An inheritance or estate waiver releases an heir from the right to receive assets from an estate, and the associated obligations. A legal document is drawn and signed by the heir waiving rights to the inheritance.
Reasons to Waive an Inheritance
There are several reasons why an individual might waive rights to an inheritance. Inherited property may be liable for federal or state taxes, or both, based on the estate's cash value. Alternatively, the heir may find it burdensome or inconvenient to maintain the property or other valuables inherited.
- A person inheriting money or assets may decline the inheritance with an estate waiver.
- State laws govern the specifics of the waiver.
- In such cases, the executor of the will names another recipient of the inheritance.
A person who is currently involved in a bankruptcy proceeding or a lawsuit might also seek a waiver to protect the assets from seizure by creditors.
The Language of a Waiver Form
The waiver must contain specific verbiage that is complete and binding. The heir and the deceased individual must be identified by name.
A general waiver of all benefits relating to the estate of the decedent is appropriate. However, if any specific items were listed, or if the heir has an entitlement to any specific items, a waiver should list the particulars.
The contract should state that the decision is being made freely and without coercion.
The Legal Process of Waiving Rights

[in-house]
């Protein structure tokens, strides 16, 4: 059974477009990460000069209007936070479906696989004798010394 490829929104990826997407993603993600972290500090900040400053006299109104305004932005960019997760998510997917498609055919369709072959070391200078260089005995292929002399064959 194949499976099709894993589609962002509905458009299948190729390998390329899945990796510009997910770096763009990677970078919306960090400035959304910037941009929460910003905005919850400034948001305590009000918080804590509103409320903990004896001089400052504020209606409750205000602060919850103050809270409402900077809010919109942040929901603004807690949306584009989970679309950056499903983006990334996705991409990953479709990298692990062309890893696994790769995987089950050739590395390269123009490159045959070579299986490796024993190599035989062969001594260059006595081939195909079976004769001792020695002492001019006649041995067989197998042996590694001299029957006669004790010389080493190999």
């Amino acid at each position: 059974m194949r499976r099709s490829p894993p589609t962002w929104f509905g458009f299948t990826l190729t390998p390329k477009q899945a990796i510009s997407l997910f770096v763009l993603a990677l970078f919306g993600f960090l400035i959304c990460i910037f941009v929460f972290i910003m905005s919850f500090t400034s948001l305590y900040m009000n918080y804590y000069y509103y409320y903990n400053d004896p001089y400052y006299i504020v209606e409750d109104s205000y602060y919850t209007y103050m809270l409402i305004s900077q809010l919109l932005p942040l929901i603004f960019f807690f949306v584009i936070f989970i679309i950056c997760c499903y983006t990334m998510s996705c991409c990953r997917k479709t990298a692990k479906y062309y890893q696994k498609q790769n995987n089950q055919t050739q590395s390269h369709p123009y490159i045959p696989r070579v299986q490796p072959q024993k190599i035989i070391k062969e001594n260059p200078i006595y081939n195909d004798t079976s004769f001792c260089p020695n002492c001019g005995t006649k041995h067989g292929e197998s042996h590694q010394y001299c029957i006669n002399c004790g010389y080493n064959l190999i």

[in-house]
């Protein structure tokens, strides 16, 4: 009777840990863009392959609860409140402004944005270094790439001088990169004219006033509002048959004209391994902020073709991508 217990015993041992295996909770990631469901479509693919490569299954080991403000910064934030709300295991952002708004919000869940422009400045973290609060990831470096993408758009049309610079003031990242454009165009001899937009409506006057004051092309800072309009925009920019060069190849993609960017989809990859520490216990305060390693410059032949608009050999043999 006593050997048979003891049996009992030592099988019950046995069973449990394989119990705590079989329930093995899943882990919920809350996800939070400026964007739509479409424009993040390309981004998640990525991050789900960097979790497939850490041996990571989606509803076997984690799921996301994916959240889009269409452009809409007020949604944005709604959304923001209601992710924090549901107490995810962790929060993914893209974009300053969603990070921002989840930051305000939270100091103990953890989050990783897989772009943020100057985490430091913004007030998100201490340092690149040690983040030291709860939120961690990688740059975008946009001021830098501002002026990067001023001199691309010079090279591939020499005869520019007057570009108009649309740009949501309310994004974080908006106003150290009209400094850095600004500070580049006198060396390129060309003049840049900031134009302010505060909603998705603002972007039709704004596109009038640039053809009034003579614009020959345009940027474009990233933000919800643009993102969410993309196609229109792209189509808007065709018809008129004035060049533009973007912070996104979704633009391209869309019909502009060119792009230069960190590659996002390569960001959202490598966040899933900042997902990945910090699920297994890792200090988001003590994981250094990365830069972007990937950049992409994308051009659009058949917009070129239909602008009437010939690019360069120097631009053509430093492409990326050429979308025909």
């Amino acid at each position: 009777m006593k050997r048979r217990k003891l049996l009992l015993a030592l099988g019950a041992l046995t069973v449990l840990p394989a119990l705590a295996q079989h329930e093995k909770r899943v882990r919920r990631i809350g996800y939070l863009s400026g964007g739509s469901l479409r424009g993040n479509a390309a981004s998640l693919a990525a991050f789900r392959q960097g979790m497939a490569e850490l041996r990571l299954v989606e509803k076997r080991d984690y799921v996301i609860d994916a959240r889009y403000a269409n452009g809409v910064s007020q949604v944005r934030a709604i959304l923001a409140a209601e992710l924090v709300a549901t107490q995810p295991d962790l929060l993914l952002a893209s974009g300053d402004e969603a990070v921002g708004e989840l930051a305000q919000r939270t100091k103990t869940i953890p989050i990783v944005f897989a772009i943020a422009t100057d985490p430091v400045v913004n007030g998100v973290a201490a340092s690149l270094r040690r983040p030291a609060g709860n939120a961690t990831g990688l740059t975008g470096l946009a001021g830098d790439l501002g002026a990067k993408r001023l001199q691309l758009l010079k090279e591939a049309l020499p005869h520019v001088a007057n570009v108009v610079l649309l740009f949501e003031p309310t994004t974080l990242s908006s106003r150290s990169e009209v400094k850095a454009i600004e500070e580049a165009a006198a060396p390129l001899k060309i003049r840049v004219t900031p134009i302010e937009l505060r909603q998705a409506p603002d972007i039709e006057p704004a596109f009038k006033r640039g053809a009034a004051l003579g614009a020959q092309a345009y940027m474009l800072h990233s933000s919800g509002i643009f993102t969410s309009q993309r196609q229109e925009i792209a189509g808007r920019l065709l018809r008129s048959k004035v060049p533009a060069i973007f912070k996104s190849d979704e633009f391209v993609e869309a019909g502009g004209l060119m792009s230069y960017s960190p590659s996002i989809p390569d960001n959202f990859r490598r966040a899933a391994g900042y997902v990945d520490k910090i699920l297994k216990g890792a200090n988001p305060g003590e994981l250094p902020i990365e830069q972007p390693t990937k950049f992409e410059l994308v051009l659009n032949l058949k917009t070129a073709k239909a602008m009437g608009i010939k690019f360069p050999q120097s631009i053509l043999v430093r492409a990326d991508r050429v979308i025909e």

States, not the federal government, make the laws related to wills and estates, and every state has its own rules.
In general, the disclaimer must be a written document that is filed with the court that has jurisdiction over the estate. The executor of the will must receive a copy of the disclaimer.
The waiver is not valid if the heir receives compensation or other benefits for agreeing to revoke their rights to certain items.
Timing and Taxes
Typically, a waiver is due within nine months of the death of the person who made the will. If the deadline passes without a waiver being filed, the heir must take possession of the assets.
Federal estate taxes, state estate taxes, and state inheritance taxes generally are due about nine months after the date of death. The taxes are calculated based on the taxable estate value, and estate and inheritance taxes must be paid before the assets are distributed to the beneficiaries.
The minimum value of an inheritance that is subject to federal estate taxes.
Federal estate taxes are not due if the taxable estate is above specified thresholds. As of 2020, estates valued at less than $11.58 million were not subject to federal taxes. Eighteen states and the District of Columbia impose estate taxes.
Legal Repercussions of Waiving Rights
When a waiver is filed, the executor of the estate has responsibility for the distribution of assets. The person filing the waiver may not designate another individual as the new heir.
If the will does not contain instructions that cover the waiver, the executor has the discretion to transfer the inheritance to another individual, entity, or charity. The transfer must be approved by the probate court.
State laws determine how a waiver works. Some states restrict their uses or require specific verbiage in the waiver.
For example, Indiana requires a waiver if the deceased person was a resident of the state, unless the estate is being transferred to a surviving spouse. Ohio does not require a waiver if the transfer is to a surviving spouse and the value of the estate is less than $25,000.
Eighteen states have other restrictions or requirements on the use of a waiver, and most are related to the date of death. All other states do not require a legal waiver to be filed.